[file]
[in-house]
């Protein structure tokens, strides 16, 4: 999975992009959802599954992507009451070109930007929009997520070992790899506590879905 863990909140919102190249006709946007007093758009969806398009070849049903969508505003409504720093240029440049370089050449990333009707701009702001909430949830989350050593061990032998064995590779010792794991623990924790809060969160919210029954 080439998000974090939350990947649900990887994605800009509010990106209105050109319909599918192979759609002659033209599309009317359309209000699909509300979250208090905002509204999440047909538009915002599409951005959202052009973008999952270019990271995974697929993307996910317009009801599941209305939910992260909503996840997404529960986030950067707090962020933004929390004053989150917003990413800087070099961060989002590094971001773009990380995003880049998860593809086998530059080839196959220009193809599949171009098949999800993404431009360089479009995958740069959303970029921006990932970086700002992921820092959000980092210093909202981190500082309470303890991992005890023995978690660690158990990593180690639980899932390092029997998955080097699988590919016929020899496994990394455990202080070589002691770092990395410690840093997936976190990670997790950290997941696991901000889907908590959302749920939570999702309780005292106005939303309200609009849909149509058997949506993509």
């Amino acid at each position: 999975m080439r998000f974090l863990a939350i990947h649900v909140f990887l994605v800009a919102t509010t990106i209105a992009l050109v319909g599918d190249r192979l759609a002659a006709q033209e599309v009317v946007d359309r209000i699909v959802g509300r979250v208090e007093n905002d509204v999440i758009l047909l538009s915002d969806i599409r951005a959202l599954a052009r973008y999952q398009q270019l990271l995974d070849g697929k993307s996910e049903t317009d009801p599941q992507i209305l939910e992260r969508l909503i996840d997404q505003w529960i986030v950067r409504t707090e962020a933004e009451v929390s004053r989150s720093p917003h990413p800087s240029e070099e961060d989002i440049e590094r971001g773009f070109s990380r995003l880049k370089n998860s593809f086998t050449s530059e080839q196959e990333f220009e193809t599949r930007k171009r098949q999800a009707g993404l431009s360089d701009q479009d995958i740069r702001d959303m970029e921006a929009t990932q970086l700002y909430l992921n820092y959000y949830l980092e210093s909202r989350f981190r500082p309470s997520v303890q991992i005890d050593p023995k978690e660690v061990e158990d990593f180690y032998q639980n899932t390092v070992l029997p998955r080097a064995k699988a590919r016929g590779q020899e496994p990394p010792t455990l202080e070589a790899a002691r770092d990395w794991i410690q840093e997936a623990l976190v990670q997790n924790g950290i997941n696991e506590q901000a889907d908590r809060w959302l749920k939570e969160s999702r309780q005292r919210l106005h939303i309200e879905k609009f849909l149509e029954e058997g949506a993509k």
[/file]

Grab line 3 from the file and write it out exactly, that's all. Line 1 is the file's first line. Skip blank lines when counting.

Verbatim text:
């Amino acid at each position: 999975m080439r998000f974090l863990a939350i990947h649900v909140f990887l994605v800009a919102t509010t990106i209105a992009l050109v319909g599918d190249r192979l759609a002659a006709q033209e599309v009317v946007d359309r209000i699909v959802g509300r979250v208090e007093n905002d509204v999440i758009l047909l538009s915002d969806i599409r951005a959202l599954a052009r973008y999952q398009q270019l990271l995974d070849g697929k993307s996910e049903t317009d009801p599941q992507i209305l939910e992260r969508l909503i996840d997404q505003w529960i986030v950067r409504t707090e962020a933004e009451v929390s004053r989150s720093p917003h990413p800087s240029e070099e961060d989002i440049e590094r971001g773009f070109s990380r995003l880049k370089n998860s593809f086998t050449s530059e080839q196959e990333f220009e193809t599949r930007k171009r098949q999800a009707g993404l431009s360089d701009q479009d995958i740069r702001d959303m970029e921006a929009t990932q970086l700002y909430l992921n820092y959000y949830l980092e210093s909202r989350f981190r500082p309470s997520v303890q991992i005890d050593p023995k978690e660690v061990e158990d990593f180690y032998q639980n899932t390092v070992l029997p998955r080097a064995k699988a590919r016929g590779q020899e496994p990394p010792t455990l202080e070589a790899a002691r770092d990395w794991i410690q840093e997936a623990l976190v990670q997790n924790g950290i997941n696991e506590q901000a889907d908590r809060w959302l749920k939570e969160s999702r309780q005292r919210l106005h939303i309200e879905k609009f849909l149509e029954e058997g949506a993509k």